THE WEATHER OF WEDNESDAY broke December records in Minnesota in warmth, wind and tornadoes. It proved an unsettling day. And evening. And night.

Around 7:30 pm, emergency warning sirens blared in Faribault as a severe thunderstorm rolled through the region. Randy and I sheltered in the basement with our cell phones, flashlights at the ready, and radio tuned to an Owatonna station. We’ve experienced severe weather before. A September 2018 tornado raced through our neighborhood (and other parts of Faribault and beyond), uprooting trees, damaging vehicles and buildings. Winds ripped a power line and conduit from our house then, dropping the line across our driveway. Evidence of that storm remains in a “tornado tree” still standing in the wooded hillside directly behind our garage.

As we waited in the basement Wednesday evening, I braced for the same roaring of the storm, the plunge into darkness. But that never happened, much to my relief. The roaring would come later.

FIRST-EVER LIKELY TORNADOES

Other parts of Minnesota, though, got hit hard. A tornado reportedly touched down in the small town of Hartland 45 minutes to the south of Faribault just off Interstate 35. And an hour to the southeast in the community of Plainview, another twister reportedly struck. If confirmed by the National Weather Service, these will be the first-ever recorded tornadoes in Minnesota in December.

FORCEFUL WINDS

Strong winds also defined Wednesday’s weather with speeds reaching nearly 80 mph in some places, according to multiple media reports. Those high wind reports came from cities like Redwood Falls (my home area) in southwestern Minnesota and Rochester in southeastern Minnesota. Here in Faribault, the wind speed likely reached some 60 mph. That proved unsettling for me as I crawled into bed and heard an intense roar. At first I thought the sound was a train. But it didn’t take long for Randy and me to realize this was the wind. A look through the blinds revealed swaying treetops and our neighbor’s row of evergreens dancing in the strong winds. After viewing that and with the ongoing roar, sleep didn’t come quite as quickly.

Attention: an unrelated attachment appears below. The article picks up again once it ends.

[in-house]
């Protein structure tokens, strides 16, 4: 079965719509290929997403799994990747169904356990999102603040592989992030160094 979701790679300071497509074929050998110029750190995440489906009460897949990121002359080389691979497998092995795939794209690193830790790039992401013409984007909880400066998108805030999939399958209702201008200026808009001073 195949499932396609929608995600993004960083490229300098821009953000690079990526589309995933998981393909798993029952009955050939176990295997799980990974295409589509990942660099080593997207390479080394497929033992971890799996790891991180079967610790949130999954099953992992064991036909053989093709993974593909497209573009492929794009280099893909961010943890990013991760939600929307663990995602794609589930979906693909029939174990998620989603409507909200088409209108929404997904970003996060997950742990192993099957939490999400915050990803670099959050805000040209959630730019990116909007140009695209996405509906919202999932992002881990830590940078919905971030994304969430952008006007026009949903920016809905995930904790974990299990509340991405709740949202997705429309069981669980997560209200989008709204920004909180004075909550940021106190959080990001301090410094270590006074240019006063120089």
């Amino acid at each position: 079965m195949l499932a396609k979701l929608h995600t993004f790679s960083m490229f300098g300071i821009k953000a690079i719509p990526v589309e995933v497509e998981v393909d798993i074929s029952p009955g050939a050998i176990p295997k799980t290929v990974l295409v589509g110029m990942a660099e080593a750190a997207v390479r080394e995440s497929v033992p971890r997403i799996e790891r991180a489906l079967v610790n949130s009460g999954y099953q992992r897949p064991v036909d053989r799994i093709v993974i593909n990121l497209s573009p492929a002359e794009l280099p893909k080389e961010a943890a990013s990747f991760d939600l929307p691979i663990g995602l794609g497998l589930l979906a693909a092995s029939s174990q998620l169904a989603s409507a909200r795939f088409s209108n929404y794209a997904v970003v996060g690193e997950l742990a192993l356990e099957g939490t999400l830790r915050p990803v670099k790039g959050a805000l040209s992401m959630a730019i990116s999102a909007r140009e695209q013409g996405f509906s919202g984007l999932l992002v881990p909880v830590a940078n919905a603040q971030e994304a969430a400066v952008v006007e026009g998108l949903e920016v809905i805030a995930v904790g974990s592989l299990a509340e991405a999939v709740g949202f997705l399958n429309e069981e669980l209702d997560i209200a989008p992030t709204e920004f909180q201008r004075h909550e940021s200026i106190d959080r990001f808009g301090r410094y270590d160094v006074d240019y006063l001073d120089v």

Along Interstate 35 just to the south by Owatonna, winds toppled a semi shortly after midnight. The same happened in other locations throughout southern Minnesota.

DENSE FOG

Earlier in the day, we felt the strengthening of the wind as we drove from Belview back home to Faribault. Many hours earlier, fog factored in to our travel. Dense fog. Horrible, awful fog. We thought of turning back. But Randy insisted on continuing, understanding the importance of visiting my mom, probably for the last time, in her long-term care center. I questioned the sensibility of his decision. But we made it the 120 miles safely to Belview. Then back. Despite the dangerous driving conditions, worsened by the failure of too many drivers to switch on their headlights. The farther west we drove, the higher the number of vehicles without lights. West of Redwoods Falls, a semi sat in the ditch along State Highway 19. The driver apparently blew a stop sign on a county road, crossing 19, our route. The semi could have easily T-boned a vehicle in the dense fog along this well-traveled roadway. But that didn’t happen.

Many prayed for our safe travels and, as a woman of faith, I feel gratitude for those prayers. Before leaving the Belview care center, the hospice chaplain prayed for “travel mercies” upon us, a new-to-me phrase recently shared by a dear friend. I love that phrase. It sounds so poetically beautiful and so deeply personal.

The weather of Wednesday also brought warmth. Our temperature monitor showed 62 degrees. Unbelievably warm for December in Minnesota. This morning, the temp is in the 20s with occasional snow bursts. I see no damage from yesterday’s high winds in my neighborhood. Even the “tornado tree” still stands on the wooded hillside. I expect sleep will come more easily tonight.